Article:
Mark Mildren (seen in action in cover photo) is a total joint specialist from Eugene, Oregon. He finished his residency at Loma Linda University in 2016 and subsequently did a fellowship. He came to Haiti with me as a resident in 2015. Those years that many of us spent training Mark to become an orthopaedic surgeon are now paying off! It is exciting to see him supersede me, operate as an attending and take the lead on cases. It was important to find someone committed to more than just a one-time visit. Ideally, we would like to perform total joint replacement surgery here every 3 months and have a couple of surgeons that each come twice a year. Mark is building his practice, paying off loans, and has 3 kids and a wife. But since he still drives the beat-up Hyundai that was given to him by a fellow resident who was buying a new car, he has the freedom to do this sort of stuff. Even though he is an attending now, he had an overnight layover at LAX on his way down here and sat in the terminal all night to save money.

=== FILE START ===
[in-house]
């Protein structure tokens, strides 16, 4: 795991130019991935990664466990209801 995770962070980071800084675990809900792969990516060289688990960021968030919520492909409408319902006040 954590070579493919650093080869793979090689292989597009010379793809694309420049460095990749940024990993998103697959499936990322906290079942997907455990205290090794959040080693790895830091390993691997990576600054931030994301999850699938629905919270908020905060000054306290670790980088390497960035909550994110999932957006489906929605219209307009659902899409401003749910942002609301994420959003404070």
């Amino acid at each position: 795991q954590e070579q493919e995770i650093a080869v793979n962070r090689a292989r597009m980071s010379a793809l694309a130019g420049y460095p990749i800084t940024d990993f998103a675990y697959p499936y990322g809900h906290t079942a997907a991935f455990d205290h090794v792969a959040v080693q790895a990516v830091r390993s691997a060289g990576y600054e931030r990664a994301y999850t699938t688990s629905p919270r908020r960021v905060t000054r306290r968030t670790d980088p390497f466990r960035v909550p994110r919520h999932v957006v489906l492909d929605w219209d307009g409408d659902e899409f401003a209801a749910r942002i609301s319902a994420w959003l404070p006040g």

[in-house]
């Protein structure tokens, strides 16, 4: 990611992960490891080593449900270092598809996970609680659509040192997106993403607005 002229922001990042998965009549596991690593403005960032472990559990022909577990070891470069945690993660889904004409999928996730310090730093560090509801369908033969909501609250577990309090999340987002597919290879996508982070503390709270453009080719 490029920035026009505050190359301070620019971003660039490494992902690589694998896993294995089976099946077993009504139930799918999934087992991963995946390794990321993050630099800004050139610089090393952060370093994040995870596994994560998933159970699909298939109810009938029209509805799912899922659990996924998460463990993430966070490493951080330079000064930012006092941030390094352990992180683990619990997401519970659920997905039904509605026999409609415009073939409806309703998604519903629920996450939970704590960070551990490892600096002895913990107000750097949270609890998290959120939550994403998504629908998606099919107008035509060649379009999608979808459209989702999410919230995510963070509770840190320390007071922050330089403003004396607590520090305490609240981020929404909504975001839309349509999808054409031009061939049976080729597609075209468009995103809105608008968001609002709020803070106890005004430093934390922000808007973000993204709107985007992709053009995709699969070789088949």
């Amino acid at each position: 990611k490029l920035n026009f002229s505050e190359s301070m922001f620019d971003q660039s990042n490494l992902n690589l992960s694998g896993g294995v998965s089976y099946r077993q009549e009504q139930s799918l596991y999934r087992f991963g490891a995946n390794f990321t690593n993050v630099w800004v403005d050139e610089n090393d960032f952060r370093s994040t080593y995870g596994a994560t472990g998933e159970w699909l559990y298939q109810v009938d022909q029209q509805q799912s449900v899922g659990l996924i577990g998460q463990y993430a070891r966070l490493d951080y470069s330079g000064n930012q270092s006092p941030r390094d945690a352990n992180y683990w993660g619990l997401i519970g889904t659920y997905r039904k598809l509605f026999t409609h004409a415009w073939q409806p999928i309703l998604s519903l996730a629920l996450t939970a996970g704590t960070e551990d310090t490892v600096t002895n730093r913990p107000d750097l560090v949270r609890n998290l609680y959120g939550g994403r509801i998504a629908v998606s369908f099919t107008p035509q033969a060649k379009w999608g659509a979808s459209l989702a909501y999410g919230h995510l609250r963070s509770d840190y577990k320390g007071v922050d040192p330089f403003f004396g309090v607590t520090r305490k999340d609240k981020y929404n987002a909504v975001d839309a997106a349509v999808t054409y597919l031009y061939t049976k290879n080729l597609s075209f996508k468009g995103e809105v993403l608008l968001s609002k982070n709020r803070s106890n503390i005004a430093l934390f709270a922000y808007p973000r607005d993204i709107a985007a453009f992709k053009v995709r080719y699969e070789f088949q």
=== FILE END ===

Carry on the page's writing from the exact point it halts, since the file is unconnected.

Special thanks to Dr Scott Epperly, orthopedic surgery resident from Loma Linda University and Dr Paul Kim, anesthesiologist from Redlands, CA for their assistance facilitating this program. Stay tuned for total knee replacement! Hopefully coming later this year…
Scott Nelson, MD
I would like to give you a brief update on what is going on at Hôpital Adventiste d’Haiti (HAH). Because of your support and generosity, we are on schedule to accomplish unprecedented goals this year. There are dedicated people from Haiti and the United States working at HAH, creating an exciting synergy that is unique amongst healthcare institutions in the country.